“Let’s say that the Federal Reserve lowers the Federal Funds rate to 2%, does this mean that we are going to start buying homes and U.S. automobiles again? The reason why nobody is willing to buy a home today is not that interest rates are too high; the reason is that home prices are too high. Nobody will want to buy a home today when they know that if they wait they could get the home for a large discount.

“This means that it does not matter what the interest rate is on mortgages; nobody is buying. And thus, it does not matter what the Federal Reserve does with the Federal Funds rate. And I actually believe the Federal Reserve knows this. They are well aware of the ineffectiveness of the Federal Funds rate to help bring back the U.S. housing market and/or the U.S. auto sector. Thus, I still believe that many of the Federal Reserve Governors are going to be reluctant to lower the Federal Funds rate even if they ultimately go ahead with a decrease in the rate on January 30th.”

Aleman argues that the bigger concern for the Fed right now is inflation.

CLICK HERE for full report.

Friday, January 11, 2008

The End of the Buyer's Market!!!!

It’s not my intent to add fuel to the negative fire, but I am beginning to see the end of the Buyer’s Market. Unfortunately, I think it’s the beginning of a “Lender’s Market.” What do I mean by this?

Seller’s Market = Sellers dictate price and terms (Woe to Buyer)

Buyer’s Market = Buyers dictate price and terms (Woe to Seller)

Lender’s Market = Lenders dictate terms and make it impossible to get a loan (Woe to Everyone)

It’s hard to argue that lenders are returning to the practices that did not fail them in the past. A lender’s bread-and-butter is a 30-year, fixed-rate, conventionally amortizing loan based on 80% of appraised value taking no more than 28% of a borrower’s gross income (36% maximum total debt.) This is what is coming and it will be a catastrophe for sales volumes and home prices.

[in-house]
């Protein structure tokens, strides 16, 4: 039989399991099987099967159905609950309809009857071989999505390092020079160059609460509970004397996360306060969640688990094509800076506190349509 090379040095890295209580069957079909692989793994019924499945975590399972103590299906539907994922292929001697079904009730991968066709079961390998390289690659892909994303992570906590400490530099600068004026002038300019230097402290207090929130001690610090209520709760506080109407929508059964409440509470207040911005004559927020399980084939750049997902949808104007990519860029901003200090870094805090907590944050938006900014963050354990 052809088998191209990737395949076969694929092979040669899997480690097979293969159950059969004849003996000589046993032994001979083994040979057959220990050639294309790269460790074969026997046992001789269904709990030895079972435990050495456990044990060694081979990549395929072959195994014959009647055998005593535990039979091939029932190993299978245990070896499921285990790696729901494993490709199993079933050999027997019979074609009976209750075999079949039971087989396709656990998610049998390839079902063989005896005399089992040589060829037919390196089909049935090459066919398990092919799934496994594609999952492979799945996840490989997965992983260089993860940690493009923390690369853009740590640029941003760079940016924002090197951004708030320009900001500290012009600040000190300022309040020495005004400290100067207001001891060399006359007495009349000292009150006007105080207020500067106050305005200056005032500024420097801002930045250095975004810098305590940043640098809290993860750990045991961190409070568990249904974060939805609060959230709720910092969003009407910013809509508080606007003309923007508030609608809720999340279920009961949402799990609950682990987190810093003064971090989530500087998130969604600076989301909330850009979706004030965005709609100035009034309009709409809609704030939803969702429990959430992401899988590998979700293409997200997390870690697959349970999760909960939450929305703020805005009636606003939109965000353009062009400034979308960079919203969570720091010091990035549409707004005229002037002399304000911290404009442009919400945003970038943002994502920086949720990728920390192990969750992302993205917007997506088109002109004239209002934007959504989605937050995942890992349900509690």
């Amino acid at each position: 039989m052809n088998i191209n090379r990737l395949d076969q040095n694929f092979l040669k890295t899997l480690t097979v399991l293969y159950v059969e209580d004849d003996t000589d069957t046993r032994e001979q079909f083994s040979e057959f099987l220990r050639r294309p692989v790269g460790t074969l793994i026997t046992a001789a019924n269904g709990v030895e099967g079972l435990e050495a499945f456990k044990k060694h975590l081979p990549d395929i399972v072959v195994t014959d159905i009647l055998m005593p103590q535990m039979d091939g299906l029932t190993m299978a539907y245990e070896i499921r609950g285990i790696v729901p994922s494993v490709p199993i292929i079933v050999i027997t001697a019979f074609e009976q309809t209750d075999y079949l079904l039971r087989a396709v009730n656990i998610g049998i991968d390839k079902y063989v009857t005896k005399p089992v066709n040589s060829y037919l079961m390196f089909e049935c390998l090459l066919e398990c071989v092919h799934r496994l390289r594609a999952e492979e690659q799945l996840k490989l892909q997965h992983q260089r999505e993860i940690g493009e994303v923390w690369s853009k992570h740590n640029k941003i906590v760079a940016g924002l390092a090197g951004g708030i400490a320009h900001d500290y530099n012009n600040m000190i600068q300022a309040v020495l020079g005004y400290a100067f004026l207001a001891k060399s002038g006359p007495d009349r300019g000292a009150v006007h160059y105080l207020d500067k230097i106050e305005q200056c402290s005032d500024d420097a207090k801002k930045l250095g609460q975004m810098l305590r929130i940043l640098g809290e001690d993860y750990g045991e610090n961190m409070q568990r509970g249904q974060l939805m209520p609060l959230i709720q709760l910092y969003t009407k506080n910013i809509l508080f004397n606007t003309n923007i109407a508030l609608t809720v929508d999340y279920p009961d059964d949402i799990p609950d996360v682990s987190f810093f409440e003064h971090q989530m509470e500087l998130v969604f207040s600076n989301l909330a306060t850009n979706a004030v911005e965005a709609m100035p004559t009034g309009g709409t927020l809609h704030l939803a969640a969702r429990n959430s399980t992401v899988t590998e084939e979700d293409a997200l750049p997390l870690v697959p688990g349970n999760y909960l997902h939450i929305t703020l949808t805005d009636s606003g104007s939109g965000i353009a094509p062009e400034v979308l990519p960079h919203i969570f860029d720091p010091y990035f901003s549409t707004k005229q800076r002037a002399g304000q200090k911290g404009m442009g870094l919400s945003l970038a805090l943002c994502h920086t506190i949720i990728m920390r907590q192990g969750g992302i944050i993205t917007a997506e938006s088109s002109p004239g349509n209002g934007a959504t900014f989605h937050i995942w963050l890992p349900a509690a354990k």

Why would banks continue to loan 90% of value when there is a likelihood of a greater than 10% decline and banks know high loan-to-value ratios result in high default rates? They are doing it now because they have to in order to make any loans at all. But only the very high FICO scores will qualify, and they are betting these people will not default do to moral reasons or the desire to keep that high FICO score. If they try to extend these loans to lower FICO score individuals or subprime borrowers, they won’t stay in business long. Large downpayments are coming back, and government assisted financing will become widely used by first-time homebuyers to overcome the high equity requirements. What other way is there to move forward?

Zillow improves math, 97% of Washington Metro now covered

Online home-price tracker Zillow says it’s deepened its database and upgraded its valuation math (RELEASE HERE.) The company’’s “Zestimates” have drawn healthy criticism for frequent inaccuracies. However, has more homes are brought into the database, accuracy are expanding down to the county level.

Zillow indicates the Washington Metro data now has 97% of the homes with Zestimates, 41% are within 5% of the selling price, 65% are within 10% of the selling price, and 84% are within 20% of the selling price.

Prince William data has 87% of the homes with Zestimates, 43% are within 5% of the selling price, 68% are within 10% of the selling price, and 90% are within 20% of the selling price.

By the way, Zillow puts typical Prince William home values down 9.0% in a year.

Why not try Zillow out and report back what you find about the homes you know best and the Web site’s “new math” …